“Nothing in human affairs is worth any great anxiety.” – Plato, Republic, X, 604.

After hearing from Boethius and Montaigne, we come now to the third of our later thinkers on contentment, Arthur Schopenhauer. What can we expect to learn from the greatest Western pessimist-philosopher? Quite a bit actually…

We must start with Schopenhauer’s metaphysic of the thing-in-itself, ‘will’, which he sees as the ultimate force inside us and underpinning the universe. Quoting Aristotle, he notes “not pleasure, but freedom from pain is what the wise man will aim at.”This statement in his view turns on an essential truth – pain is the ‘positive’ of life, and happiness its negative. The acknowledgement of discomfort and unease is resisted by the will, but satisfaction of the will requires it meet no resistance. However resisting the will is a fundamental positive, a form of freedom that the will counters with pleasure when resistance eases. Pleasure then is illusory and temporary. Contentment, we learn, comes not from a ledger of pleasures, but a deficit of evils. In his words, “to live happily only means to live less unhappily…2 In fact, Schopenhauer has backed into a kind of Neo-Epicureanism.

His pessimism goes further; life is not given to us to enjoy, but to overcome, and thus “In old age, it is indeed a consolation to think that the work of life is over and done with.”3 He advises one should “never try to purchase pleasure at the cost of pain,” 4 because “the best that life has to offer is an existence free from pain – a quiet, tolerable life…” 5 Contentment is not happiness (nor is happiness even real); it is acceptance of a moderate life and freedom from anxiety – both of which are undone by the hypocrisy of society, unnecessary mourning, and the folly of excessive desires. He concludes: “Men of worth or value soon come to see that they are in the hands of Fate, and gratefully submit to be moulded by its teachings. They recognize that the fruit of life is experience, and not happiness; they become accustomed and content to exchange hope for insight; and in the end, they can say with Petrarch, that all they care for is to learn: Altro diletto che ‘mpara, no provo.” 6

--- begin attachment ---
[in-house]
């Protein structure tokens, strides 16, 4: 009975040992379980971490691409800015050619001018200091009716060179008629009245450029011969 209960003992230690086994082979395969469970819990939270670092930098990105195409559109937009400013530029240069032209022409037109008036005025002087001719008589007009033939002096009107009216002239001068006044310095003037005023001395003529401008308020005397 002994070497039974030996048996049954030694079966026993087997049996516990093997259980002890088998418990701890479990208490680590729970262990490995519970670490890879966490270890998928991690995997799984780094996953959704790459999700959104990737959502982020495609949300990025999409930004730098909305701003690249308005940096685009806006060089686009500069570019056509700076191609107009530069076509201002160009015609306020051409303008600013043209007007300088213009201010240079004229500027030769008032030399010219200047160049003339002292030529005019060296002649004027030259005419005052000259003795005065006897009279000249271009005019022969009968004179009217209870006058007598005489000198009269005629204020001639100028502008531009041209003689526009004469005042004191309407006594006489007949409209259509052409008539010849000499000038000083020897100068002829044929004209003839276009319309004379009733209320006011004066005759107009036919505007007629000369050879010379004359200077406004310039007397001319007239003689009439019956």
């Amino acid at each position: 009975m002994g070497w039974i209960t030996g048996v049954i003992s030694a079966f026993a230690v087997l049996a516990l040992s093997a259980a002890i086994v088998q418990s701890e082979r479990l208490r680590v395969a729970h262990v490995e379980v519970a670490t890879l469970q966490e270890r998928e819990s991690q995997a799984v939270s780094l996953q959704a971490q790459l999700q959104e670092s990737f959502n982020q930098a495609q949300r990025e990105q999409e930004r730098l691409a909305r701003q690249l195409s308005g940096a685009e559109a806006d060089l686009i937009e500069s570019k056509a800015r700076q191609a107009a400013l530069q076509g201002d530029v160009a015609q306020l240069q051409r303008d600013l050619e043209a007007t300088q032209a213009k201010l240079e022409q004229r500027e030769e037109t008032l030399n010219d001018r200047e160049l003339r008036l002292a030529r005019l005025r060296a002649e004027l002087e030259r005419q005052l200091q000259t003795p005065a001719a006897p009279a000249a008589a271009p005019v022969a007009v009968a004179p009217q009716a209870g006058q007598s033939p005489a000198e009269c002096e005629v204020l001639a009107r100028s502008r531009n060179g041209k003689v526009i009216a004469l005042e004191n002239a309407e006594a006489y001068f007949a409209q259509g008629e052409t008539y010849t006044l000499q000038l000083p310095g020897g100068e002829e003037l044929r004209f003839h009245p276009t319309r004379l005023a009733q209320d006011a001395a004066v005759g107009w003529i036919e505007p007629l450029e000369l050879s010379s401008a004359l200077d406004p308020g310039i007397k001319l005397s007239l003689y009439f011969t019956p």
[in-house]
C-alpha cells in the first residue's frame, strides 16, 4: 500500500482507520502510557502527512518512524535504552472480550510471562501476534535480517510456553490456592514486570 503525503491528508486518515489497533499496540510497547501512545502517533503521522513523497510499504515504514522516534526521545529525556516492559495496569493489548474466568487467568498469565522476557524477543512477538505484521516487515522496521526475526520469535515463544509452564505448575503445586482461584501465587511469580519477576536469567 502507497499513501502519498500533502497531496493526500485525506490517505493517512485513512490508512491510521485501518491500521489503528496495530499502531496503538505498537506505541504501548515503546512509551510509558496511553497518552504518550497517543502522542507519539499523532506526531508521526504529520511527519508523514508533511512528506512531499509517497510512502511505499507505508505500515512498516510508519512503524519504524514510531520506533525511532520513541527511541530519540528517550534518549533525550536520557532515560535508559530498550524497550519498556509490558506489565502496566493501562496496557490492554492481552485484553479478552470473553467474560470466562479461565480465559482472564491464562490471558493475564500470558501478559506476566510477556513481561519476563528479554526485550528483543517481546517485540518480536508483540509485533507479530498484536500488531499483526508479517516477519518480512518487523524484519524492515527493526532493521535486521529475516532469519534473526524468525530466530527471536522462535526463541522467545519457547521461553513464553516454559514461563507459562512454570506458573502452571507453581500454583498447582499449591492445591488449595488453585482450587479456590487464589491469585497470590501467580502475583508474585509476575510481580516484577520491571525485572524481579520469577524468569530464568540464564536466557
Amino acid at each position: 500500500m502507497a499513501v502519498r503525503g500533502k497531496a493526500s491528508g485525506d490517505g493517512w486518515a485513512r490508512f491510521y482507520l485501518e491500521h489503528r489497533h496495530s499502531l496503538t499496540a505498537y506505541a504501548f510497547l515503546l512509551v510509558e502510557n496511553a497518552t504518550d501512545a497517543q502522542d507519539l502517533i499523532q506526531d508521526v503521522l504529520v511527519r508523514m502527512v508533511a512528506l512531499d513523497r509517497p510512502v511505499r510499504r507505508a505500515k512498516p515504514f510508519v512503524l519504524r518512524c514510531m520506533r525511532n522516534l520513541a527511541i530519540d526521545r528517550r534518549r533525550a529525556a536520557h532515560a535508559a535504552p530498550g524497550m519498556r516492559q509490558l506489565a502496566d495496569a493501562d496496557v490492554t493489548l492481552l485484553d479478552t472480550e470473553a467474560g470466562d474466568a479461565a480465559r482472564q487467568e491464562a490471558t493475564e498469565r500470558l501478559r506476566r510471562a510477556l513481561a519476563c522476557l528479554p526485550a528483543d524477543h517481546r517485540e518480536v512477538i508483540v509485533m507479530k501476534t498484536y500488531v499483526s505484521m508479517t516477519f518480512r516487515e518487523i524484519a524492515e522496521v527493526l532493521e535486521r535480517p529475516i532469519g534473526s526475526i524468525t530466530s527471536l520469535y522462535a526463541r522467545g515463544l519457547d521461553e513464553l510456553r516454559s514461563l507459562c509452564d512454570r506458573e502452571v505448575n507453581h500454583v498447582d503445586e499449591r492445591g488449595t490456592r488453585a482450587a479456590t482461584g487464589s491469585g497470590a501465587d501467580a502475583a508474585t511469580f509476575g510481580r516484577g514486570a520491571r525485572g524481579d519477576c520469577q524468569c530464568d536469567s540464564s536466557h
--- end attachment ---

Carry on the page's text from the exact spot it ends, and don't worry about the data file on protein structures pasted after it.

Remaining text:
I’ll stop there …that should be enough for us to think about.


1Saunders, T. Bailey (translator), The Wisdom of Life and Counsels and Maxims. Prometheus Books, Amherst, NY, 1995. ISBN 978-1-57392-033-9, page 7 (Counsels and Maxims, General Rules) – his italics.

2Ibid . Page 8 – his italics.



5Ibid. Page 11.

6Ibid. Page 16 – translates as “Learning is my sole delight.”


  1. Plato was right, at the time. I have always had respect for Schopenhauer and his views on will. Much of this is wrapped, and wraps us up in the dilemmas we face today. It really does not matter whether we are discussing politics or philosophy, matters of will, or a deficit thereof, confound many things we strive for. Complexity, in the age of the classical philosophers, offered no great challenges or impediments. Now, too many times, circumstances are overridden by contingencies, so that problems are compounded—before solutions may be employed. The dog,chasing his tail.

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